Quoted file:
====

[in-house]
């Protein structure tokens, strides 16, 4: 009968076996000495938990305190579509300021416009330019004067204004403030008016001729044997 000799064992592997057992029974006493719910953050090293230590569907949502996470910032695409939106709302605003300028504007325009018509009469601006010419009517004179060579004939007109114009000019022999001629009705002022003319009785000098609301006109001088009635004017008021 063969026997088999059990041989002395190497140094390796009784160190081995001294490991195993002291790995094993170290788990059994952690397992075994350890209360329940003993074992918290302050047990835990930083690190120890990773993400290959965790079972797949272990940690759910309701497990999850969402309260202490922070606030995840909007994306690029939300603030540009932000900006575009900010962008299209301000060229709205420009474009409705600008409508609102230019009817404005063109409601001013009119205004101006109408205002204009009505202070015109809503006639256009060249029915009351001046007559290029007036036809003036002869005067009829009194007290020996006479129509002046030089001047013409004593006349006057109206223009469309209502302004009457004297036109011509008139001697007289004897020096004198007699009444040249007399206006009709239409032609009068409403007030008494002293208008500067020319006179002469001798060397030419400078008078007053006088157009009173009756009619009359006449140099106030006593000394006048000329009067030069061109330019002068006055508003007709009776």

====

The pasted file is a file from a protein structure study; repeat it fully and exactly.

[in-house]
């Protein structure tokens, strides 16, 4: 009968076996000495938990305190579509300021416009330019004067204004403030008016001729044997 000799064992592997057992029974006493719910953050090293230590569907949502996470910032695409939106709302605003300028504007325009018509009469601006010419009517004179060579004939007109114009000019022999001629009705002022003319009785000098609301006109001088009635004017008021 063969026997088999059990041989002395190497140094390796009784160190081995001294490991195993002291790995094993170290788990059994952690397992075994350890209360329940003993074992918290302050047990835990930083690190120890990773993400290959965790079972797949272990940690759910309701497990999850969402309260202490922070606030995840909007994306690029939300603030540009932000900006575009900010962008299209301000060229709205420009474009409705600008409508609102230019009817404005063109409601001013009119205004101006109408205002204009009505202070015109809503006639256009060249029915009351001046007559290029007036036809003036002869005067009829009194007290020996006479129509002046030089001047013409004593006349006057109206223009469309209502302004009457004297036109011509008139001697007289004897020096004198007699009444040249007399206006009709239409032609009068409403007030008494002293208008500067020319006179002469001798060397030419400078008078007053006088157009009173009756009619009359006449140099106030006593000394006048000329009067030069061109330019002068006055508003007709009776």